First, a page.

Western Energy News

Cities, resorts push Utah utility on clean energy

• Prompted by demand from cities and resorts, Utah’s largest electric utility is seeking proposals for the construction of new solar, wind and geothermal projects. (Salt Lake Tribune)
• The customers of an electric utility that provides service to a southern Colorado city are stuck in limbo as state regulators continue to debate a controversial rate request. (Pueblo Chieftain)

COAL: The city of Oakland will appeal a judge’s ruling banning shipments of Utah coal from a proposed terminal. (The Mercury News)

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• In a letter to shareholders, the board of an Oklahoma City oil and gas company in the midst of a takeover by activist investor Carl Icahn steps up their criticism of the billionaire. (The Oklahoman)
• In response to new state setback requirements for oil and gas development, the Colorado Farm Bureau is pushing a constitutional amendment that would compensate landowners if a new law adversely impacts their property. (Sterling Journal-Advocate)

NUCLEAR: Albuquerque leaders adopt a resolution opposing the transport of high-level nuclear waste by railway through the city en route to a proposed temporary storage facility in southern New Mexico. (Albuquerque Journal)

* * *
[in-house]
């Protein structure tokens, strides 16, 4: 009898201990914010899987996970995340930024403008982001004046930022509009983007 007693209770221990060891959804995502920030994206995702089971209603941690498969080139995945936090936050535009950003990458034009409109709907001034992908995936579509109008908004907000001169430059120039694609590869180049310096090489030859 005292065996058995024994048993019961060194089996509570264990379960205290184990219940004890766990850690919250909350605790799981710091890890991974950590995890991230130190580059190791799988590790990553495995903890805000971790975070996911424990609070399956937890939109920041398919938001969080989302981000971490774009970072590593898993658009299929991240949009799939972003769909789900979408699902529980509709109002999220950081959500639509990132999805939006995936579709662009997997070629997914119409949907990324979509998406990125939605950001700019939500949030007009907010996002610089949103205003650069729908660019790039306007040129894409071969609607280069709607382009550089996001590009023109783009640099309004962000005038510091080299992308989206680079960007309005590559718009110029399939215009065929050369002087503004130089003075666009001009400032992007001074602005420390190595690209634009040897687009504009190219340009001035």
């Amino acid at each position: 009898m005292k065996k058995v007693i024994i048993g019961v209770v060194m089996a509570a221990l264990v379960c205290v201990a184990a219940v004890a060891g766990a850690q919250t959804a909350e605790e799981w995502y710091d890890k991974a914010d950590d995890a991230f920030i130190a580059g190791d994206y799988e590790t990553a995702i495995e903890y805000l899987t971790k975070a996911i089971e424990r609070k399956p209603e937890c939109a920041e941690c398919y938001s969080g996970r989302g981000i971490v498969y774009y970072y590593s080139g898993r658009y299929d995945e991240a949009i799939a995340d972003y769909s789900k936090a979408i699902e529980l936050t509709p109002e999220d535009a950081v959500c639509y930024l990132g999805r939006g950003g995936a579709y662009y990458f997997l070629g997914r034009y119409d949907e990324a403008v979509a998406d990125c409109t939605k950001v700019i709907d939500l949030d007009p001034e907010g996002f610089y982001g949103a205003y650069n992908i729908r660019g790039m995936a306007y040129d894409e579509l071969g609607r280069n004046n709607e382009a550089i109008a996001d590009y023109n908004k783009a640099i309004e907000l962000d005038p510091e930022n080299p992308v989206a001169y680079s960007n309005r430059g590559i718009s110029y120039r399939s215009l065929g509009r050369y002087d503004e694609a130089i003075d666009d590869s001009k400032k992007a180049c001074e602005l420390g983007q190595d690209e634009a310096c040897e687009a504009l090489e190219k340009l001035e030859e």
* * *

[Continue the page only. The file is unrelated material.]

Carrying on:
• Tesla powerpacks play a vital role — albeit anonymously — at a former legal foe’s solar plus storage project in Arizona. (Electrek)
• Amazon installs a 1.1 MW rooftop solar system at a Las Vegas center, its second solar installation in Nevada. (Las Vegas Sun)

PUBLIC LANDS: New Mexico conservation groups honor the state’s U.S. senators for their efforts to protect public lands (Albuquerque Journal)

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WIND: A plan to run power lines through rural northern Oklahoma to support a massive wind farm project has upset some landowners. (News on 6)

• A mountain climber from Utah says that ignoring citizens on important public lands issues is standard practice for Interior Secretary Ryan Zinke. (Salt Lake Tribune)
• An oil and gas company CEO explains why he’s betting on New Mexico’s industry to continue to grow. (Albuquerque Business First)
• Yucca Mountain is a zombie federal project that refuses to die, says a Nevada history professor. (The Conversation)

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